Your thoughts on frugality and financial independence will change your life in ways you can’t imagine. Trust me…

  24. Haha amazing. I’ve definitely learned a lot about money over the years, and I think the best thing I learned was that I shouldn’t compare how I manage my money with others. I’ve always been frugal (sometimes just down right cheap) and I used to be ashamed when I was with friends and they just wanted to spend tons of cash on dinners or whatever. Now, I’m glad I was making good choices and didn’t succumb to peer pressure, but also I don’t want to judge how what other people choose to do. What’s important is what I do.

  25. Us bloggers have a whole new level of difficulty when it comes to changing financial perspectives – having to explain to our followers! I know exactly how you feel. I once made it known that I didn’t “need” an emergency fund only to correct myself a few weeks later 😛

  26. I think this is a natural progression as you get older and your outlook becomes longer. For me once I’d reached 30 and I realised that I would almost certainly be around for another 30 if not longer years, my outlook changed quite dramatically and I started looking for ways to improve my life, both financially, health wise, and so on. It’s made life a hell of a lot more fun as well so I’m a bit annoyed I didn’t do this earlier, so it looks like you are well on the right path a lot earlier than I was!*

    (*One thing, I never got into debt. But I fully believed in spending most of what I was earning!)

    • I finally realized I should probably invest in my health, so my body keeps working for me for a very long time. And I’m working on my finances. Hopefully, by the time I hit 30, I’ll be rocking at both 🙂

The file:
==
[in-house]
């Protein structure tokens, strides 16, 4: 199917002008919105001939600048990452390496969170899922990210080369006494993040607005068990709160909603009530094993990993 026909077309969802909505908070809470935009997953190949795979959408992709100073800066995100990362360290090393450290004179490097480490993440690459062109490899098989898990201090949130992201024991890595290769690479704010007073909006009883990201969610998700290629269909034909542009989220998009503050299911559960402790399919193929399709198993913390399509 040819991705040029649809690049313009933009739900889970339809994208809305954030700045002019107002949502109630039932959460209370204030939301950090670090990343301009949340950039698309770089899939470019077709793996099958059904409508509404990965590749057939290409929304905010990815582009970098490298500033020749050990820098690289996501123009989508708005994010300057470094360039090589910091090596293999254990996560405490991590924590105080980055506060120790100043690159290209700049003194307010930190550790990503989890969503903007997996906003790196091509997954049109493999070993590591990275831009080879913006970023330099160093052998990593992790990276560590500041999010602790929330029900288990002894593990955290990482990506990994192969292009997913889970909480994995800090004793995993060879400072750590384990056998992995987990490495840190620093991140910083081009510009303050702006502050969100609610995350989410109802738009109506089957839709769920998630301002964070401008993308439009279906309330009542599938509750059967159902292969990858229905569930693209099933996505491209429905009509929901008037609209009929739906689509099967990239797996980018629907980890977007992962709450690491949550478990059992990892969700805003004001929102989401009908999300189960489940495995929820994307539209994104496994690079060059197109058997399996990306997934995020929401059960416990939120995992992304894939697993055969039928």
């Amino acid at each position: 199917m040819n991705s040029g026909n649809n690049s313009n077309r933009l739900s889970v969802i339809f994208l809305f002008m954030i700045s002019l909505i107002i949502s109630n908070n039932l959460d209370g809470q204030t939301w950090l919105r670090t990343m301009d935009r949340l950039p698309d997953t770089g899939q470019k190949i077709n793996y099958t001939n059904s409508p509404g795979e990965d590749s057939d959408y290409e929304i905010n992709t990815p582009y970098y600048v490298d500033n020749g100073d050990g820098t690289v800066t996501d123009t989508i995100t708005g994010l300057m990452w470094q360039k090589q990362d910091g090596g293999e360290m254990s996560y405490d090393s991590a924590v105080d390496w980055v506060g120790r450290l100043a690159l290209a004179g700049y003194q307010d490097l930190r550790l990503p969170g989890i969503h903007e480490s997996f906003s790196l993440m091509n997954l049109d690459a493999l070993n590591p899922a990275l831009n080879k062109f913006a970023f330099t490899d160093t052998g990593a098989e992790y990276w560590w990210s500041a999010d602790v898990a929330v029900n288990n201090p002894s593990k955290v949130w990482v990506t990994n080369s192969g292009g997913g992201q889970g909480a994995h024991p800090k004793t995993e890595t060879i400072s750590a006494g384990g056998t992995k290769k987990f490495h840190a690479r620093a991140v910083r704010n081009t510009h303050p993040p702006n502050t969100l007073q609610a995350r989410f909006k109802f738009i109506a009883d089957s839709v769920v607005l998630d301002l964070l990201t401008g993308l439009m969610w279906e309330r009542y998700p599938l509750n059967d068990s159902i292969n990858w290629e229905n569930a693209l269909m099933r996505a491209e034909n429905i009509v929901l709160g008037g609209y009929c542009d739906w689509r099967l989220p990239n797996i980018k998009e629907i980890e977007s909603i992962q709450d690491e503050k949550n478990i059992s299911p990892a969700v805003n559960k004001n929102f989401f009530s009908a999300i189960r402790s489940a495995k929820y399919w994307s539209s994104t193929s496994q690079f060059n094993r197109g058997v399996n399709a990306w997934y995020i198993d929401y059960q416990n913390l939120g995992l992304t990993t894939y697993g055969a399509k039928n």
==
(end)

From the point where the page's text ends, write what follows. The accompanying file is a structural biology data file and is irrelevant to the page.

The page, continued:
27. Financial independence would be awesome. But one thing at a time right!?!? Those FI’ers do seem to be pretty happy but it’s going to take a bit more time before I can save 70% of my income each year.

  28. Frugal and cheap are definitely two different words. I wouldn’t dumpster dive but definitely would buy something off of Craigslist from someone who might have dumpster dived.

  29. Chipotle is definitely the best fast food.

    I personally doubt I’ll change my mind on FI. Nothing against it just not for me. Perhaps if my circumstances were different (I disliked my work and the numbers meant FI was more of a realistic goal) but things are what they are.

    Personally I’ve changed my mind on car loans.

  30. The water’s fine, isn’t it? Glad you chose to jump in after testing the waters first…always wise in my book.

  31. Love the authenticity! Your previous beliefs are totally the norm. We have been taught that money is dirty even though we need it. This education has created a lot of strange taboos and perversions…similar to sex.

    Your journey and article is an inspiration and I will share it with the Real Money Community.


    Alan Steinborn

  32. It’s good that you came around on these, especially the early retirement piece. That’s my destination and I hope to see you there, my friend!